Letters to the Editor
Drs. Parmelee and Michaelsen point out that our recent article did not mention their team-based learning (TBL) paradigm for instruction of large groups of students.1 We are aware of their work. However, our focus was not on developing a tool for a new instructional method but rather on the primary role of long-term team communication, acculturation, and problem solving.
There certainly have been several examples in the educational literature, as cited by Drs. Parmelee and Michaelsen, that focus on multiple individuals coming together to solve a particular problem or to evaluate a well-defined body of information. We also appreciate the potential value of bringing a large lecture hall filled with students into a learning process as they describe. However, we embarked on a process that was quite different and that much more closely resembled the interactions that medical students will encounter in their later clinical practices.
We also focused on the social dynamics of the team itself rather than the use of a grouping of students for a didactic purpose. Having students work together from the very first day of medical school, take exams together in which their individual grades are based in part on their team's success, and deal with the emotional and physical stress of both classroom and clinical learning is quite different from TBL and, we feel, is a unique approach to medical education.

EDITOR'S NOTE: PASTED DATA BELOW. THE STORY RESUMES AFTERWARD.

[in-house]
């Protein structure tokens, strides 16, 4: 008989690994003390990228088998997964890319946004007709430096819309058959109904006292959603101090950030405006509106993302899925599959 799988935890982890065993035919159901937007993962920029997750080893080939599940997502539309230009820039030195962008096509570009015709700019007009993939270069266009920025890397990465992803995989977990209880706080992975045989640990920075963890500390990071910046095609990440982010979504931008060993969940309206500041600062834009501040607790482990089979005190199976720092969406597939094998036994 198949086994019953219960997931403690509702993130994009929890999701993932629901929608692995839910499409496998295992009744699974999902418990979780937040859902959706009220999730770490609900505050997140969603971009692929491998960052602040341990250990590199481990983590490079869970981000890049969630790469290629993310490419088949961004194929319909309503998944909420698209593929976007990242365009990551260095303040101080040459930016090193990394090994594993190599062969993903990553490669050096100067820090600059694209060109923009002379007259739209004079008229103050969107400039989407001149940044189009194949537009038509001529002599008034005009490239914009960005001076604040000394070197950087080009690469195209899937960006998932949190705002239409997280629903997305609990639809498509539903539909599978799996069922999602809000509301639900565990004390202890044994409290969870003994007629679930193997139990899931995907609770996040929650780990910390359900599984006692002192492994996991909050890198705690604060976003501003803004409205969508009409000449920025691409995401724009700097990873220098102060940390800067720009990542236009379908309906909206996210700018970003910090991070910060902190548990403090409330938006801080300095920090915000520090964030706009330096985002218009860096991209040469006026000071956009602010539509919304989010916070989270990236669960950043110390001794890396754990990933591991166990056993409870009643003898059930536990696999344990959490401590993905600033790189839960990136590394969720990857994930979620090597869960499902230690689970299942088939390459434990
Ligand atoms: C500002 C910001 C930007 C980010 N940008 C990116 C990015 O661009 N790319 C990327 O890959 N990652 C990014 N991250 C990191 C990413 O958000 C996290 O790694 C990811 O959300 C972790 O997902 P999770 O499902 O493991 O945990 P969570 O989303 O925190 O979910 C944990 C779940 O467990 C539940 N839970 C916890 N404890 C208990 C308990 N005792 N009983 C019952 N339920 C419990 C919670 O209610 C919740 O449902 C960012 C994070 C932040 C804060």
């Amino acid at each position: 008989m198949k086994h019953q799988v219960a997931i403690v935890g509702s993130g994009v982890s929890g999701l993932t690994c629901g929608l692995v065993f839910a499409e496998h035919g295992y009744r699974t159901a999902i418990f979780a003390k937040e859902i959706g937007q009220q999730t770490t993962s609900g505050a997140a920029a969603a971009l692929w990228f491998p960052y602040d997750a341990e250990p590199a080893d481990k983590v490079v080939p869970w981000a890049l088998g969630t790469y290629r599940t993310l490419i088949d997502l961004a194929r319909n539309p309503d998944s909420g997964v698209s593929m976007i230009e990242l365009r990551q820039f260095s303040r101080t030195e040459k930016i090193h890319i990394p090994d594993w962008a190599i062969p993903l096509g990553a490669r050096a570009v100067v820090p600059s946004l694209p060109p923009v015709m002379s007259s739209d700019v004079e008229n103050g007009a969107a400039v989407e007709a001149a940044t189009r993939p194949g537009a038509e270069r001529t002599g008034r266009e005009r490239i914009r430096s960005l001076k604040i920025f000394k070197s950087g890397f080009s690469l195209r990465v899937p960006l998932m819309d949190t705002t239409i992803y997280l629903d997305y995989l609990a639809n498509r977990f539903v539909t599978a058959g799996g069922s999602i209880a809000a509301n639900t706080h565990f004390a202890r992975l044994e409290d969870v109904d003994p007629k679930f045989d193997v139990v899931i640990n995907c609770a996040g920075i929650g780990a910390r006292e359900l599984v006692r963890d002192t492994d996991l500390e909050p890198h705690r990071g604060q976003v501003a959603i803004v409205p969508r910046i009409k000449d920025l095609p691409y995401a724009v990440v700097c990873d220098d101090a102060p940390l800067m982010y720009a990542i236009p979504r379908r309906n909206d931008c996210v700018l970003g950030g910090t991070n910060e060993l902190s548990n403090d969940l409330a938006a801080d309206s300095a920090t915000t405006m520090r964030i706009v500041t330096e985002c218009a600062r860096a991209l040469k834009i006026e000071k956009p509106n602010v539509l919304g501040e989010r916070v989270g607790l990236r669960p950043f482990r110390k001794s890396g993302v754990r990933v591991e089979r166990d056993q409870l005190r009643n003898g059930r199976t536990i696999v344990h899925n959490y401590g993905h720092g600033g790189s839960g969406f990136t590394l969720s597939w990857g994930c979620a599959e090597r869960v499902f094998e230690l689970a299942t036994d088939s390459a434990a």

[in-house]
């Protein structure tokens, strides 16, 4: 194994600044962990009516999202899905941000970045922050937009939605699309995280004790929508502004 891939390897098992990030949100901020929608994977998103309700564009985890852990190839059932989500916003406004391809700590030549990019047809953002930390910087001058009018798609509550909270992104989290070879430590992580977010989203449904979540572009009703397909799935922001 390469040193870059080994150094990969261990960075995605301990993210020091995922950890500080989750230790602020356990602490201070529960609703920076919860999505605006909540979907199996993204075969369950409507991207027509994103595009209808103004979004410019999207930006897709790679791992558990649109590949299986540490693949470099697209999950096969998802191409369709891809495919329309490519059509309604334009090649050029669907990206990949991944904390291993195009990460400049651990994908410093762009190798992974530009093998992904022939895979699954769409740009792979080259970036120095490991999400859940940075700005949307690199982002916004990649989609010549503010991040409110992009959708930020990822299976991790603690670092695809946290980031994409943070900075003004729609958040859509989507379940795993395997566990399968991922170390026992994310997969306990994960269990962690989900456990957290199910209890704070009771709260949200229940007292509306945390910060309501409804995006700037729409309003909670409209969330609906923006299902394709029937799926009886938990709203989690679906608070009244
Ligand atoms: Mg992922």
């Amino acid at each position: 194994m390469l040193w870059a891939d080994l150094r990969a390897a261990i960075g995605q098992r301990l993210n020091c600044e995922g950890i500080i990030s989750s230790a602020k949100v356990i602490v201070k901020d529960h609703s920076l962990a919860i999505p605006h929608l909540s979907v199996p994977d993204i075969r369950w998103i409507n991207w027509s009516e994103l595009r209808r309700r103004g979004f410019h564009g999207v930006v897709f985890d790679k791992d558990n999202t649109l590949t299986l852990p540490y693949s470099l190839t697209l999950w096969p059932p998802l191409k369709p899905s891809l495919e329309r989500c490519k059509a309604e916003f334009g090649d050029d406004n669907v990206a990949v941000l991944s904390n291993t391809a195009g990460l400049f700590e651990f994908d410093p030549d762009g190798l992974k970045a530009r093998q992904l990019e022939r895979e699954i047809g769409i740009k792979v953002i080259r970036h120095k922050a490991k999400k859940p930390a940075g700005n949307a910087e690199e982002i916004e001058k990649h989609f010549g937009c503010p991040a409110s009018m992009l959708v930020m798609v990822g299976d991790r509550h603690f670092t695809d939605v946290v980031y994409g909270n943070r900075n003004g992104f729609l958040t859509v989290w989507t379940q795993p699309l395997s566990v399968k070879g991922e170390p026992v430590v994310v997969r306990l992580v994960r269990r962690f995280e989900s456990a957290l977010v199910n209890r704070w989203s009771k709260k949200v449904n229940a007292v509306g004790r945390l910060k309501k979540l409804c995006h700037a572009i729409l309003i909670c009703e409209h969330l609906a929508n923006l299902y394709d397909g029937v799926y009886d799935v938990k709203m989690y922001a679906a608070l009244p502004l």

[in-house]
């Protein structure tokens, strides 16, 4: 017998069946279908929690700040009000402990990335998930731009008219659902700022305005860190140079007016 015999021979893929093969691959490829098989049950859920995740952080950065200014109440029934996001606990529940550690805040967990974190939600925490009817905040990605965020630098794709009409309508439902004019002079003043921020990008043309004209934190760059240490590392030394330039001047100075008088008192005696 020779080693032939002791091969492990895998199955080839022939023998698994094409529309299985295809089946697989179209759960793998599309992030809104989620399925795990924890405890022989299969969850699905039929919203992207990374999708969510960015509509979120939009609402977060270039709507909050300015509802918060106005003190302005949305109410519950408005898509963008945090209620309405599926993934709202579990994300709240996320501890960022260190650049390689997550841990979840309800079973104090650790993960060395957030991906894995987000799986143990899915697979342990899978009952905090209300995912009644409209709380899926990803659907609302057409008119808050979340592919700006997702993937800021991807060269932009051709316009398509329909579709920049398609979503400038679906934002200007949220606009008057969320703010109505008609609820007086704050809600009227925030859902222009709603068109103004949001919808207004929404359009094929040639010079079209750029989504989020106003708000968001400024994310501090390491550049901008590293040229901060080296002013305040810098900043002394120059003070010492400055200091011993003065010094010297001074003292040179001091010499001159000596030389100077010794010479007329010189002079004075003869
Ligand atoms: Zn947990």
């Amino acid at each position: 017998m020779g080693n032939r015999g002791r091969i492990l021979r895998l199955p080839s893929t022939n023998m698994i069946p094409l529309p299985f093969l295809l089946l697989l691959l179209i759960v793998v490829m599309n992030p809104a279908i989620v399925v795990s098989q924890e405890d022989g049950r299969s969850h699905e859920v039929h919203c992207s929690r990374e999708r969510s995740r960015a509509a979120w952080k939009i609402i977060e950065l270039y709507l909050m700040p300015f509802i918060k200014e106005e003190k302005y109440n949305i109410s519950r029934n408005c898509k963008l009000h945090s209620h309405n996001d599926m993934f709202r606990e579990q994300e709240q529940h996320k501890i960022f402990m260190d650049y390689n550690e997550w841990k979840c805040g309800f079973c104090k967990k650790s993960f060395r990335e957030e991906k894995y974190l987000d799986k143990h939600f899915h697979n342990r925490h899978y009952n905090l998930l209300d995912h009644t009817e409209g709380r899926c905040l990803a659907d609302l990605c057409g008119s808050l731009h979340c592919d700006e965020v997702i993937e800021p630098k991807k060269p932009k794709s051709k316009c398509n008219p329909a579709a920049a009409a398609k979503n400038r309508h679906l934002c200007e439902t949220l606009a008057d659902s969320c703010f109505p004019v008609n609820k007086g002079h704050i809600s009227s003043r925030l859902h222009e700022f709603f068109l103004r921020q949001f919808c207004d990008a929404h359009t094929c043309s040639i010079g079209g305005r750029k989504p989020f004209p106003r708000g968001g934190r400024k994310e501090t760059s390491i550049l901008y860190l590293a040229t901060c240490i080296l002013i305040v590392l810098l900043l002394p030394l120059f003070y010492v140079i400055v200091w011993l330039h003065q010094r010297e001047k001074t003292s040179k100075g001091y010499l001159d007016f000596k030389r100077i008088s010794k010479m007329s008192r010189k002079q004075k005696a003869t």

We applaud Drs. Parmelee and Michaelsen's innovation in medical instruction. We chose, however, to explore a rather different concept in student teamwork.
Stanley Goldfarb, MD
Associate dean for curriculum, University of Pennsylvania School of Medicine, Philadelphia, Pennsylvania.
Gail Morrison, MD
Vice dean for education, University of Pennsylvania School of Medicine, Philadelphia, Pennsylvania; firstname.lastname@example.org.
1 Parmelee D, Michaelsen L. Twelve tips for doing effective team-based learning (TBL). Med Teach. 2010;32:118–122.